My first week of school is finished! This week was full of interesting adventures. Turns out school can be just as hard for teachers as it is for students. I am starting to be happily settled into my new home. I posted pictures earlier this week of my new bedroom, but here is a photo of the outside of my house. I have no idea why there are two front doors, but there are—so deal with it. I took this photo from the street this morning before school.
I’m not sure if you can see it or not, but the ocean is in the background. If you look out my front door, you see the mountain/volcano know as Mt. Lata. It is the highest point in all of American Samoa, not just Ta’u. Also we live on the side of it, so all we really see are trees… it doesn’t really look like a mountain to us because we’re already on it, not looking at it from afar.
Last night, right before Madeline and I went to go to bed, she came into my room and said there was a centipede on her laundry basket. I pretty much laughed at her and told her she would have to take care of it herself. I assumed it was the same size centipedes as we have back at home—not much longer than an inch. I was wrong. I went into her room to help her for moral support and this is what I found:
That thing is about 5 inches long. I was mortified. After several failed attempts to kill it and multiple murderous screams later, our landlord’s son came over to see what the deal was. Asila, the son, was out back behind our house picking coconuts. We told him about the centipede and he laughed at us and told us to just step on it. He then gave us each a coconut that he broke open with his machete and drove away. Both of us decided it was time to ‘man-up’ and get rid of it ourselves. Within 5 minutes of this decision we heard a knock at the door. Neta, a fellow teacher and neighbor came over because she heard we were trying to kill a centipede. She quickly walked over got the RAID and killed it. Like it was nothing. We felt really stupid, but also SO thankful for Neta. She has come to our house every night this week to make sure we didn’t need anything. There’s a thing in the culture here where the women do their own thing and the men do their own thing. Asila didn’t help us because I’m assuming he would have felt uncomfortable coming into an all women household without having male supervision. So he went and found Neta and asked her to help. He’s the greatest. Finally we fell asleep and I woke up this morning to finish my lesson plans. I saw ANOTHER centipede and killed it this morning ALL BY MYSELF. Like I’m a big girl. J haha
School so far has been different than anything I’ve ever experienced. This week we got out early every day. There was no set time and the teachers didn’t know it was happening, but the bell would ring and the kids would go home. It doesn’t matter if I was in the middle of a test, lesson, or game. The kids had to go. So I would wrap up everything and off they went. I’m starting to better know my students and see what they like, what they get, and what they hate. They are starting to understand our routine and I love seeing when they pick up stuff I taught them. I love that on Tuesday they didn’t know my name but today (Friday) they knew that before the bell rings to start school they should be sitting in their desk reading quietly and once the bell rings they do their journal for 15 minutes and then go sit on the carpet for our morning meeting. Routines rock, they rock even more when you get 7 and 8 year olds to follow them.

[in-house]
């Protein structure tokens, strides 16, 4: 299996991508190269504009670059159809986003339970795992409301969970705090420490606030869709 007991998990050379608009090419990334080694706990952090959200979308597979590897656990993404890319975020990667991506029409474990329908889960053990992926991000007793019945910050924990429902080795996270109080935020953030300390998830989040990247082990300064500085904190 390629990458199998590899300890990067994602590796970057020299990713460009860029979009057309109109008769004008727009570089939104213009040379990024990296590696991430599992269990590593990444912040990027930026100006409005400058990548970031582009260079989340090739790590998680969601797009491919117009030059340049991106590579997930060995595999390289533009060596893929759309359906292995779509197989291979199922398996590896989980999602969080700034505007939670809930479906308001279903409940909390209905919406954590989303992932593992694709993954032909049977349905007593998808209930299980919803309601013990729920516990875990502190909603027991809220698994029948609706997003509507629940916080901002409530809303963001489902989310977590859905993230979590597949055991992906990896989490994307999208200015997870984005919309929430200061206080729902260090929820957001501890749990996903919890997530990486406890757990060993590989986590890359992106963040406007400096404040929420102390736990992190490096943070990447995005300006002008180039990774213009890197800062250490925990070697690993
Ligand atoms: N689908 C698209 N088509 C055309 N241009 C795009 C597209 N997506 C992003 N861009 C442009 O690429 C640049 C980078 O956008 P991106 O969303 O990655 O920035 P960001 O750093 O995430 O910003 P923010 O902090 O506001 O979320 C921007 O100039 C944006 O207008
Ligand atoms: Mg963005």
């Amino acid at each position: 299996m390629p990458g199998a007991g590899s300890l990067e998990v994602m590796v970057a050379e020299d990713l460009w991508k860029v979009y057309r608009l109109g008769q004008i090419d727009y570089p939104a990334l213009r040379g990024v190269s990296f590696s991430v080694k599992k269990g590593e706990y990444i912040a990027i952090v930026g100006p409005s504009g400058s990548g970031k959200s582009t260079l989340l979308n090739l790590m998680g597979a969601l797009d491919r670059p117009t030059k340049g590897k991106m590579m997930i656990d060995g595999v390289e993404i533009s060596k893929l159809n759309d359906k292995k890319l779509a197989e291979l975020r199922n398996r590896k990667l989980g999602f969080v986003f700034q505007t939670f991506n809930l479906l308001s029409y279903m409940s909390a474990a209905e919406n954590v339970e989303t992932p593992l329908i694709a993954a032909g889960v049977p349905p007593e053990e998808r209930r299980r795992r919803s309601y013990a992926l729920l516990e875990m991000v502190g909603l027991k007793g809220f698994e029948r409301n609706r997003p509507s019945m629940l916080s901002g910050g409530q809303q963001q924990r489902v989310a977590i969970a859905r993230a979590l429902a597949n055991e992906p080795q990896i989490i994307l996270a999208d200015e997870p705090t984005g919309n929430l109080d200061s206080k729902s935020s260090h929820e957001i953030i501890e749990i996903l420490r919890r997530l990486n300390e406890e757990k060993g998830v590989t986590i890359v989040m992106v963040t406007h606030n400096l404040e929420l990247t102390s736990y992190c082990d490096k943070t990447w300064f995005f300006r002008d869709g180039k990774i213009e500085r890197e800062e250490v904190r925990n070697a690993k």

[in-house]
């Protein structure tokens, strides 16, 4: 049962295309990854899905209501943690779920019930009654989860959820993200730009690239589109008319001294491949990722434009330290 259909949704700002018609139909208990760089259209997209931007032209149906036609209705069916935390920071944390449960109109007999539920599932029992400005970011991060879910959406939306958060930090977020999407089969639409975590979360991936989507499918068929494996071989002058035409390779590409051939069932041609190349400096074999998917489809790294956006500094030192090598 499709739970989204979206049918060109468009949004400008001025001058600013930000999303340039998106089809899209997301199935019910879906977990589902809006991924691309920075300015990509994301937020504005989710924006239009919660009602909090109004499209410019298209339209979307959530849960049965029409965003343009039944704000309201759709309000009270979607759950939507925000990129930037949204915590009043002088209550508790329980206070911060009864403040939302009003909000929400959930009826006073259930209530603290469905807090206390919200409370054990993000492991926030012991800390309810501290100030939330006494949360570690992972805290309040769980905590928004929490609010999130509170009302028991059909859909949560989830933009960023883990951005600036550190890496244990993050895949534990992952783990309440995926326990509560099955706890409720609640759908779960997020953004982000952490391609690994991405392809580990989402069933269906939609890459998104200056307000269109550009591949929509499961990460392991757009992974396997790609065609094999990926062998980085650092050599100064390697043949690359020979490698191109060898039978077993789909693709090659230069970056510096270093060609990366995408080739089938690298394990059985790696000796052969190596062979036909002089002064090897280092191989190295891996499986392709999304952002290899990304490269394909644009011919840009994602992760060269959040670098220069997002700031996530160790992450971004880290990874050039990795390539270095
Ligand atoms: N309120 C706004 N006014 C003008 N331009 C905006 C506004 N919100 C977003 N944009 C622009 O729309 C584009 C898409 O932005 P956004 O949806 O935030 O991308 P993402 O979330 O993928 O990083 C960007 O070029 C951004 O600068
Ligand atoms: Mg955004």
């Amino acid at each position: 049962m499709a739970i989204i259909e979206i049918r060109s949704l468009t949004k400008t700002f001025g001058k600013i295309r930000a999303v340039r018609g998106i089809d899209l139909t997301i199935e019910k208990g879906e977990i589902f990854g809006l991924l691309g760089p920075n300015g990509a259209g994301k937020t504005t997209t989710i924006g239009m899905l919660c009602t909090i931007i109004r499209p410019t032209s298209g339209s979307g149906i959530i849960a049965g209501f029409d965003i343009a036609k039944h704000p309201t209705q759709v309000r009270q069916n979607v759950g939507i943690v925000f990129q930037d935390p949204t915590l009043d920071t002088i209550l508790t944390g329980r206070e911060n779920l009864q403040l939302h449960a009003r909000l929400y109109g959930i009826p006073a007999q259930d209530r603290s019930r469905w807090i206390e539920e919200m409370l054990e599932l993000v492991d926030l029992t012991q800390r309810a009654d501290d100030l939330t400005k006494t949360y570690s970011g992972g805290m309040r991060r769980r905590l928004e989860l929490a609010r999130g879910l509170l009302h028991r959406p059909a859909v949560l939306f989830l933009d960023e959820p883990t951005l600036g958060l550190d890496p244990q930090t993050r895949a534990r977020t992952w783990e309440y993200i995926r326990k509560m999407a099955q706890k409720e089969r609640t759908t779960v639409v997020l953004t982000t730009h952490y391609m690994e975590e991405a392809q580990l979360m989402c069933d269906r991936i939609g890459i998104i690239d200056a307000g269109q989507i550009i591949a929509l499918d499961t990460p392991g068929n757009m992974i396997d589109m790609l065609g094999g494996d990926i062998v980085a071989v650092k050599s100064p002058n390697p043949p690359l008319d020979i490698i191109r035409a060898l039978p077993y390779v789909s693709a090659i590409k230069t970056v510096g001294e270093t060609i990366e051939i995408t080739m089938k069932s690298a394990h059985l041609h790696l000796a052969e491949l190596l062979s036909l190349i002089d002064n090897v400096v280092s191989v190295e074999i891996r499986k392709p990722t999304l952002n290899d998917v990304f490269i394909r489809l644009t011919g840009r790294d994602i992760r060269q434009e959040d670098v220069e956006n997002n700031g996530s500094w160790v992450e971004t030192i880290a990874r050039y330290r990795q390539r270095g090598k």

So every day the teachers get free breakfast and lunch. Some of it can be completely Samoan style, but other times it is just like I’m home. For example on Wednesday they served Crispix cereal and kiwi for breakfast then at lunch they served Pizza with spam and corn. Clearly it is just whatever they can scrounge up they serve.
My life now is pretty different. I went to bed last night by 9:15pm and I was up this morning at 4:15am. I was in my classroom by 6 and the kids arrived around 6:45. Every morning I am able to watch the sunrise out my classroom window over the ocean. Here is picture of my school. You can see the ocean in the background. My classroom is the first red door on the left of this picture:
I know I said I would post pictures of my classroom and here it is now that we have some work up on the walls.
My favorite part of my classroom is our constitution bulletin board. I’m a social studies junkie so when I saw a remake of our constitution I knew I had to have it for my classroom. On the first day, my students and I made our own constitution for our classroom and they signed it with their “John Hancock.” I don’t know if you can see their signatures or not, but here it is:
Because we knew school was getting out early today we decided it would be OK if the kids played a game outside. Our school is SO small, so 4th grade through 8th grade all play together and they surprisingly get along really well and there isn’t much bossing around by older kids. Here the kids are playing a game called Lepe. It is essentially baseball, but because there are no bats or baseballs they use their arms as bats and a dodge ball. You can see the base of Mt. Lata in the background and you can also see the roof of the church (the white building with beautiful windows.) The little boy in the second picture in the Jordan jersey is one of my students. His name is Ioramo, but he goes by Joe. Makes sense.
Well this weekend will be full of lesson planning, church, and getting to know my village. I spoke with some women that are going to take me “women fishing” tomorrow. I’ve also spoken to my landlord and he said he would find some man who spearfishes that will take me. Should be exciting.
Once I figure out my skyping situation I will be sure to let everyone know.